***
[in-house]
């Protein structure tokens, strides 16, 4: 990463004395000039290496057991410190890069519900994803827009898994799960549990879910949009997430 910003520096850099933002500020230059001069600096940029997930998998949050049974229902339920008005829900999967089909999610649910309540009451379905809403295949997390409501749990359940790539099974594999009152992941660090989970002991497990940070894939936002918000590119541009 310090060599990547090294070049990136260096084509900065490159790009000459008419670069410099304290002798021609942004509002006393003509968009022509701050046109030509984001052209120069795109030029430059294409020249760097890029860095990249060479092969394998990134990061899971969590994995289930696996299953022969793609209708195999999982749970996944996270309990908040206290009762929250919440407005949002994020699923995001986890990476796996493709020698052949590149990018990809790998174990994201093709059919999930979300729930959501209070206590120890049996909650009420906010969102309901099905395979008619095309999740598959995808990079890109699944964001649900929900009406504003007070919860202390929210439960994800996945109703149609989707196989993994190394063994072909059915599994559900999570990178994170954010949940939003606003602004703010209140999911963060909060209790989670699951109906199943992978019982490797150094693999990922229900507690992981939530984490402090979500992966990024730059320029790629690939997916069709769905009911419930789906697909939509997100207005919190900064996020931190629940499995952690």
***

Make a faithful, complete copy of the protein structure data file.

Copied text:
[in-house]
């Protein structure tokens, strides 16, 4: 990463004395000039290496057991410190890069519900994803827009898994799960549990879910949009997430 910003520096850099933002500020230059001069600096940029997930998998949050049974229902339920008005829900999967089909999610649910309540009451379905809403295949997390409501749990359940790539099974594999009152992941660090989970002991497990940070894939936002918000590119541009 310090060599990547090294070049990136260096084509900065490159790009000459008419670069410099304290002798021609942004509002006393003509968009022509701050046109030509984001052209120069795109030029430059294409020249760097890029860095990249060479092969394998990134990061899971969590994995289930696996299953022969793609209708195999999982749970996944996270309990908040206290009762929250919440407005949002994020699923995001986890990476796996493709020698052949590149990018990809790998174990994201093709059919999930979300729930959501209070206590120890049996909650009420906010969102309901099905395979008619095309999740598959995808990079890109699944964001649900929900009406504003007070919860202390929210439960994800996945109703149609989707196989993994190394063994072909059915599994559900999570990178994170954010949940939003606003602004703010209140999911963060909060209790989670699951109906199943992978019982490797150094693999990922229900507690992981939530984490402090979500992966990024730059320029790629690939997916069709769905009911419930789906697909939509997100207005919190900064996020931190629940499995952690």